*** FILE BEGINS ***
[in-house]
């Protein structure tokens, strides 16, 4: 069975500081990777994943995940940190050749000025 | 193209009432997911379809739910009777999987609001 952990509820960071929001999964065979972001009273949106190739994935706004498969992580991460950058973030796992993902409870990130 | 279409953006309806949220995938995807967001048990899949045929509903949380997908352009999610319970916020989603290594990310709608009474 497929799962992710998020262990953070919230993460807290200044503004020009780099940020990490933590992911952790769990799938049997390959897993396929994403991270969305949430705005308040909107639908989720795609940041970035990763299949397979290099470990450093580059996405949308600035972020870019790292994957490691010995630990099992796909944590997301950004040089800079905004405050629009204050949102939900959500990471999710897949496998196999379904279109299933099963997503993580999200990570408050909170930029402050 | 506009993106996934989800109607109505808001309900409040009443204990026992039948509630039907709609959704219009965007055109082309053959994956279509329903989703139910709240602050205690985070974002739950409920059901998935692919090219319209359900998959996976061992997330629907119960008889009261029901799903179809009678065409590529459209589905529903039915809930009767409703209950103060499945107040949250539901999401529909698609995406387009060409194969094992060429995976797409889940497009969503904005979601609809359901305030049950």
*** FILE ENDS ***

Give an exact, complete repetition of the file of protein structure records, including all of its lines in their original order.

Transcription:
[in-house]
């Protein structure tokens, strides 16, 4: 069975500081990777994943995940940190050749000025 | 193209009432997911379809739910009777999987609001 952990509820960071929001999964065979972001009273949106190739994935706004498969992580991460950058973030796992993902409870990130 | 279409953006309806949220995938995807967001048990899949045929509903949380997908352009999610319970916020989603290594990310709608009474 497929799962992710998020262990953070919230993460807290200044503004020009780099940020990490933590992911952790769990799938049997390959897993396929994403991270969305949430705005308040909107639908989720795609940041970035990763299949397979290099470990450093580059996405949308600035972020870019790292994957490691010995630990099992796909944590997301950004040089800079905004405050629009204050949102939900959500990471999710897949496998196999379904279109299933099963997503993580999200990570408050909170930029402050 | 506009993106996934989800109607109505808001309900409040009443204990026992039948509630039907709609959704219009965007055109082309053959994956279509329903989703139910709240602050205690985070974002739950409920059901998935692919090219319209359900998959996976061992997330629907119960008889009261029901799903179809009678065409590529459209589905529903039915809930009767409703209950103060499945107040949250539901999401529909698609995406387009060409194969094992060429995976797409889940497009969503904005979601609809359901305030049950």